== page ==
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In four years of a national mission, total supercomputers built: three

The MeitY and DST handle the National Supercomputer Mission, and the mission’s nodal agencies are the Centre for Development of Advanced Computing (C-DAC), Pune, and the Indian Institute of Science (IISc), Bengaluru.

Written by Anjali Marar | Pune | Updated: March 12, 2020 12:46:54 pm
India supercomputers, Param Shivay, supercomputer Param Shivay, what is supercomputer Param Shivay, NSM, National supercomputing mission, what is National Supercomputer Mission, Advance computing, iiser pune, Param Shivay, the supercomputer at IIT-BHU. (File Photo)

INDIA HAS produced just three supercomputers since 2015 —less than one a year on average — under the National Supercomputer Mission (NSM), a dedicated programme aimed at boosting the country’s overall computing facilities and launched that year, according to information obtained under the Right to Information Act from the Ministry of Electronics and IT (MeitY) and Department of Science and Technology (DST).

The MeitY and DST handle the National Supercomputer Mission, and the mission’s nodal agencies are the Centre for Development of Advanced Computing (C-DAC), Pune, and the Indian Institute of Science (IISc), Bengaluru. According to the RTI reply, monetary grants to the tune of Rs 750.97 crore, or just 16.67 per cent of the total budget of Rs 4,500 crore, was disbursed during the last four-and-a-half years to these two agencies. The NSM was conceived as a seven-year mission ending in 2022.

The NSM envisaged setting up a network of 70 high-performance computing facilities. These were to be installed at many of India’s top academic institutions and scientific establishments like IITs, the Indian Institutes of Science, Education and Research (IISERs), National Institute of Technology (NITs) among others. It was also an effort to improve the number of supercomputers owned by India viz-a-viz the global leaders.

However, skewed funding for the NSM during the initial years slowed down the overall pace of building supercomputers.

“In the initial years, funds were limited and the mission was making slow progress. That has improved now and the mission has gathered momentum now with government support,” said an official involved in the NSM, who did not wish to be named.

The initial phase, experts say, took additional time as they had to design newer systems in the complete absence of any readily-usable one to assemble softwares on. “As the technology was not available, a lot of work had to be done during the initial months. Later, the servers and networks were built after which the softwares were stacked on to them, thus putting together a supercomputer,” the official explained.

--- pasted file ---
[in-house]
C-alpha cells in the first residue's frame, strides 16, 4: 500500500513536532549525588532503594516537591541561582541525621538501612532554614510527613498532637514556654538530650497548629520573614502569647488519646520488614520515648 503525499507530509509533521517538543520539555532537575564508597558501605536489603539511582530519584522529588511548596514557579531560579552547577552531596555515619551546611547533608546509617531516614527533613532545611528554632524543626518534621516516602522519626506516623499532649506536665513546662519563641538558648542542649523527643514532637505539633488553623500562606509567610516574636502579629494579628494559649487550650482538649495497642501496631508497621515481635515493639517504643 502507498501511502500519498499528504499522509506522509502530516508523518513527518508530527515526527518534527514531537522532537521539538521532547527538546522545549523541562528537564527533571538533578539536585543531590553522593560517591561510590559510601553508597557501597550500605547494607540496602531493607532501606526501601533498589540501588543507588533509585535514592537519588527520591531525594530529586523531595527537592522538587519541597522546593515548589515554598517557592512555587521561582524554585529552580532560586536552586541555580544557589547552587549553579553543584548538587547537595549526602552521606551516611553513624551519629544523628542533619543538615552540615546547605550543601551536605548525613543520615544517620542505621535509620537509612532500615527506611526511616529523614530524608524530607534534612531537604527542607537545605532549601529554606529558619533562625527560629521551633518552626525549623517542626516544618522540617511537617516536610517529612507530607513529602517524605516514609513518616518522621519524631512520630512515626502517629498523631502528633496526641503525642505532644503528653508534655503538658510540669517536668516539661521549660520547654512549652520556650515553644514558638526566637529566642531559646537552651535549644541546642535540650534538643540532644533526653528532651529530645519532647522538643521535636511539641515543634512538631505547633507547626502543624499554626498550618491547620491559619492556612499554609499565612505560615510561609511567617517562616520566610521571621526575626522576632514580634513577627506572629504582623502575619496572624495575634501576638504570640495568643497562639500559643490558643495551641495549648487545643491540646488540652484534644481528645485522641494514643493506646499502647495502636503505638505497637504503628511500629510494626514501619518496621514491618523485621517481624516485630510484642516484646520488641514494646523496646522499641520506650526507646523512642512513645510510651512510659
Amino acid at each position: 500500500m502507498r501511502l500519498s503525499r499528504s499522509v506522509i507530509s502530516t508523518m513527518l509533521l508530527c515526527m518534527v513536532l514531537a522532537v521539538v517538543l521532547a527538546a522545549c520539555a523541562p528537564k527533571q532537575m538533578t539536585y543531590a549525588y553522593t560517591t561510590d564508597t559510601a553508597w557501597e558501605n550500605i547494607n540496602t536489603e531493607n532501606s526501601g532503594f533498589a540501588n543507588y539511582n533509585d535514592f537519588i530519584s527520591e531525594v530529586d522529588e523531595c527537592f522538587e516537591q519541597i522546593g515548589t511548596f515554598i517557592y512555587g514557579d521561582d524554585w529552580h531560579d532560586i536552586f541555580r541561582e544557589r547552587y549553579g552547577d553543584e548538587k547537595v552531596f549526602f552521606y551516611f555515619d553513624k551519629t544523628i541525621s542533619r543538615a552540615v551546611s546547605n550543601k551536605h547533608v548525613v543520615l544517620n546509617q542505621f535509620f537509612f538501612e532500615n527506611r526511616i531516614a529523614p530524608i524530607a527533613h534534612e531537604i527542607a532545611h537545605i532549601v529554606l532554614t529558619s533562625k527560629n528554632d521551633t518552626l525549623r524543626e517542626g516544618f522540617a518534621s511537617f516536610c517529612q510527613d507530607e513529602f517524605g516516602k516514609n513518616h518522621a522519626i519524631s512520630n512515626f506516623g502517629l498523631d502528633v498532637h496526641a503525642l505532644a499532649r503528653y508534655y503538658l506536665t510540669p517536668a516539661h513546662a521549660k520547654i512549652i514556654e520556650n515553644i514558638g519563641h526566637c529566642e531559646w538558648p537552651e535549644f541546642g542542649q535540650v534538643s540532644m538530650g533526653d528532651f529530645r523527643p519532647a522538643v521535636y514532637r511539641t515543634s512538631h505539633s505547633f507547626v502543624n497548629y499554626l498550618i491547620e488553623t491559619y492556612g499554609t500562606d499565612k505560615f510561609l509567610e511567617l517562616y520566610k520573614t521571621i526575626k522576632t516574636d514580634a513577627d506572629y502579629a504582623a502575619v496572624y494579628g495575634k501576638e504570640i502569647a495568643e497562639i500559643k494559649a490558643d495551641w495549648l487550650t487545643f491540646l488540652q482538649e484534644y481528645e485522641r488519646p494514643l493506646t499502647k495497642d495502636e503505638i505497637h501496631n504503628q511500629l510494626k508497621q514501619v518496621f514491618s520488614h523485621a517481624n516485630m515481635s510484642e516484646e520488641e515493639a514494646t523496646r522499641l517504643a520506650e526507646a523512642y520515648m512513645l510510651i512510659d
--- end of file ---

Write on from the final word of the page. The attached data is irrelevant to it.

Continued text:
Globally, China continues to lead the supercomputer race. It added eight more supercomputers in the last six months taking its existing numbers to 227. This giant leap helped China retain its top position, followed by the US (119 supercomputers), as per the TOP500 report of November 2019. Other countries in this league are Japan (29), France (18), Germany (16), The Netherlands (15), Ireland (14) and the United Kingdom (11). All other countries, including India, own only one top performing supercomputer, the report said.

NSM’s first supercomputer — PARAM Shivay installed in IIT-BHU, Varanasi, was inaugurated by Prime Minister Narendra Modi in February 2019, nearly four years post the mission-launch. This 837 TeraFlop capacity HPC was built at a cost of Rs 23.50 crore, the RTI reply said.

The second supercomputer with a capacity of 1.66 PetaFlop was installed at IIT-Kharagpur, and cost Rs 47 crore. The third system, PARAM Brahma, installed in September last year at IISER-Pune, has a capacity of 797 TeraFlop, and cost Rs 23.50 crore, the RTI reply said.

This Rs 94 crore has been spent so far for three advanced computing facilities. The balance allotted budget, experts said, was used in building assembly for components and developing indigenous systems to put together these massive High Performance Computing (HPC) systems, officials involved in the NSM, said.

The budget disbursement by both DST and MeitY towards this mission has been uneven during the last four years, the RTI reply revealed. Twice during the last four-and-a-half years, DST failed to sanction any budget either to IISc (2015-16) or C-DAC (2017-18).

So far, C-DAC has received Rs 144.47 crore between 2015 and September 2019 while IISc has been awarded Rs 265.50 crore by DST alone during the period. MeitY has sanctioned Rs 341 crore to C-DAC alone.

“There will soon be 11 supercomputers; expected to be installed by 2020 or latest by March 2021. All will be indigenously manufactured. Besides, the next phase will involve developing capability building, which is an ongoing process,” the official said. Three supercomputers are expected to be installed in the near future, one each in IIT-Kanpur; Jawaharlal Nehru Centre for Advanced Scientific Research (JNCASR), Bengaluru and IIT-Hyderabad, the RTI reply said.

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